Ever read the Heisman’s mission statement? The first sentence ends with the words, “…whose performance best exhibits the pursuit of excellence with integrity.” I assume their mission statement should not mistaken for selection criteria.

To get away from the negatives for a moment, let’s look at who just might be the next team from which Cam collects a paycheck. Here’s the top 10 and a little bit on their current QB situations:

1) Carolina – Jimmy Clausen, Matt Moore, Brian St. Pierre, and Tony Pike
People postulated that the Panthers were going to take a QB at #1 overall, despite selecting Clausen in R2 last year, but that was with Andrew Luck still in the picture. Matt Ryan was the most NFL ready QB entering the league since Peyton Manning, and Luck reminds me a lot of Ryan. Looking back on Ryan’s draft class, it wasn’t that I didn’t believe in his potential. I was just a strong proponent of Brian Brohm’s. That worked out well didn’t it? Anyways, back on topic, Luck > Newton, and I don’t think anyone’s discussing a project of Newton’s nature at #1 overall. Add in the ultra-conservative nature of Panthers’ owner Jerry Richardson and the hiring of defensive-minded Ron Rivera as head coach, and I’d be really surprised if Newton’s name was even mentioned in passing as an option for Carolina.

2) Denver – Kyle Orton, Tim Tebow, Brady Quinn
He’s not going here.

3) Buffalo – Ryan Fitzpatrick, Brian Brohm, Levi Brown
If you take a look around, some of the early draft talk surrounding Newton centers on Buffalo at #3. That really doesn’t make a lot of sense to me, but then again, it is Buffalo. You know, the team that needed help at any position but RB last year and ended up taking CJ Spiller 17th overall. Fitzpatrick had an impressive season and, in my opinion, did enough to stake his claim on the job. He brought the most stability to the Bills’ QB position since Drew Bledsoe’s 2002 season. During that span, the Bills have suffered through Kelly Holcomb, JP Losman, and Trent Edwards. Fitzpatrick is better in yardage, TD/INT ratio, QB rating, and sack rate (% of drop backs resulting in sacks) than the previous threesome. His sack rate is noticeably better, and he’s working behind an offensive line that is no better (at best) than the one that protected the previous passers. No one is going to confuse Fitzpatrick for Dan Fouts, but is a QB really something you need at #3 Buffalo? First and foremost, you need a lot of improvement on the defensive side of the ball. Where should we start? How about a rush defense that finished dead last in the league with 169.6 yards allowed on the ground per game? Or maybe a coverage unit that surrendered 28 passing TDs while forcing only 11 INTs, one of the worst ratios in the league? The offensive line is still a mess, but there isn’t a top 10, let alone top 3, offensive line prospect in this draft. Unless they’re being uncommonly stubborn, I would have to think defense gets addressed with this pick.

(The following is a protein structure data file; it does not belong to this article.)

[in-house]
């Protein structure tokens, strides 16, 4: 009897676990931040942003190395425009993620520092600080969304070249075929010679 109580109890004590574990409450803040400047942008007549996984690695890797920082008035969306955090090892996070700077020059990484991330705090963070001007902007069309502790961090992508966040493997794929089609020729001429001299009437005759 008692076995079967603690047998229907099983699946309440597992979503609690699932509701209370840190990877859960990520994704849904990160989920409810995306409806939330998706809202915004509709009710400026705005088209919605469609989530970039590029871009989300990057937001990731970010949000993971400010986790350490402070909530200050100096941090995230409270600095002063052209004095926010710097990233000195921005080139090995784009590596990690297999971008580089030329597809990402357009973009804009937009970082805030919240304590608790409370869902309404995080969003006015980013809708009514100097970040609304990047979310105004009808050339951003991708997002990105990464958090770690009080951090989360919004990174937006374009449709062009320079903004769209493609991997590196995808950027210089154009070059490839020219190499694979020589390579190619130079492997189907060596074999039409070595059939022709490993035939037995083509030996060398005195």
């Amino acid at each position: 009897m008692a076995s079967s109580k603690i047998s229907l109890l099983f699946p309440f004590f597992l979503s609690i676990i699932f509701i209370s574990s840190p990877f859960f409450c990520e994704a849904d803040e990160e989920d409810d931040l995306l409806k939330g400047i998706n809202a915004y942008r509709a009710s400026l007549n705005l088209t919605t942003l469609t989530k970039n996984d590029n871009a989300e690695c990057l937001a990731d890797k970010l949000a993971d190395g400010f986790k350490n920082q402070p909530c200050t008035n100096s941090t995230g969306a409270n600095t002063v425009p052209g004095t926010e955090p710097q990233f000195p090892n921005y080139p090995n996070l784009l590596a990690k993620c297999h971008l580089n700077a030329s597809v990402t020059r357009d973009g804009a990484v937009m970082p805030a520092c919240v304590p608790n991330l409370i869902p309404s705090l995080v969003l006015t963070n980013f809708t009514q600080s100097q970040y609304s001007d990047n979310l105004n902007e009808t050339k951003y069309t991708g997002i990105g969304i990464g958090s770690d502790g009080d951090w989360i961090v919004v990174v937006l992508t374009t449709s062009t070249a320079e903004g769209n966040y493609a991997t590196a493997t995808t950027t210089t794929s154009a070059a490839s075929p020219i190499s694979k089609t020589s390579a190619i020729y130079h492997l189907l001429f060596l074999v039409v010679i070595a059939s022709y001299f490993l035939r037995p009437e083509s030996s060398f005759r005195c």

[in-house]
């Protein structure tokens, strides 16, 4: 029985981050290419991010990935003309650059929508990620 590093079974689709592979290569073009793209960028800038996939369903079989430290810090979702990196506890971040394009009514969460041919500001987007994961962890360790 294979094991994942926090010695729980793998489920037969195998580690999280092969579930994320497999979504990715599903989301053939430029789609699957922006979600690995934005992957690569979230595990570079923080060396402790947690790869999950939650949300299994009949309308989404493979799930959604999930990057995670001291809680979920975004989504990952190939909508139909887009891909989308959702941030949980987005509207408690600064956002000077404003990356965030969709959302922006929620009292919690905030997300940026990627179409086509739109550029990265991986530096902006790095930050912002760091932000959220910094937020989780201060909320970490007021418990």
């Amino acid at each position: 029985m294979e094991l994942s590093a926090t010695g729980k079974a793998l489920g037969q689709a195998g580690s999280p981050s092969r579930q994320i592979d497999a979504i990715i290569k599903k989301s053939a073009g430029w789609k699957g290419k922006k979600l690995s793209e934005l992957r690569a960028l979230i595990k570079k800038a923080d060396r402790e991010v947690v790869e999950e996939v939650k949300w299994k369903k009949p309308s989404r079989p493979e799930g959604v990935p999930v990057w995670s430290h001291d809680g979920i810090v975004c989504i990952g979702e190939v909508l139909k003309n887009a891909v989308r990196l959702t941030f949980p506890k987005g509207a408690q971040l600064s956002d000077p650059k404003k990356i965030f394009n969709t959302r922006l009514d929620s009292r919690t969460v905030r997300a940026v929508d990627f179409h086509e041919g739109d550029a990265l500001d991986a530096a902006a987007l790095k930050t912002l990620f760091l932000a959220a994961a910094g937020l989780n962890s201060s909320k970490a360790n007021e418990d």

4) Cincinnati – Carson Palmer, Jordan Palmer, Den Lefevour
I’m far from a Palmer apologist, but am I the only one who noticed how well that offense ran without Tweedle Dee and Tweedle Dumb around to express their disappointment after every play that didn’t end with the football in their hands? Mike Brown knows what he has in Palmer. He also knows what he had in Akili Smith and David Klingler, and I wouldn’t be shocked if the craptastic Cincinnati careers of the latter two keep him from investing heavily in an unknown QB ever again. But as with Buffalo, and with an even stronger voice here, I have to ask. Is QB really your biggest problem? I believe Palmer’s better days are behind him, but is it worth ditching or humiliating (I’m guessing he would be) him by taking a QB in the top 5 and sitting through at least a couple more years of 4-12 football while waiting for Newton to develop? Drafting a pass rusher like Da’Quan Bowers or Robert Quinn would be a better way to use the pick than Newton.

5) Arizona – John Skelton, Max Hall, Richard Bartel, Derek Anderson
Call me crazy, but I think the Cardinals already have their QB of the future. I can’t (didn’t) claim to know a ton about Skelton this time last year, but from what limited footage I did see, I saw a QB who reminded me a lot of Josh Freeman – great size, solid build, big arm, strong in the pocket, impressive speed/mobility for a guy his size. He didn’t set the world on fire in limited action this year, but going 2-2 in his first four starts as a 5th round pick out of Fordham showed me something. As he needed to do coming out last year, Skelton must improve his accuracy, especially in the intermediate game. The one thing that stands out to me is that in 126 attempts, only 2 of them went to the other team. I believe investing in another rookie QB would be a huge mistake for the Cardinals and that a wiser option would be to pursue a viable veteran like Donovan McNabb this offseason as a bridge to Skelton.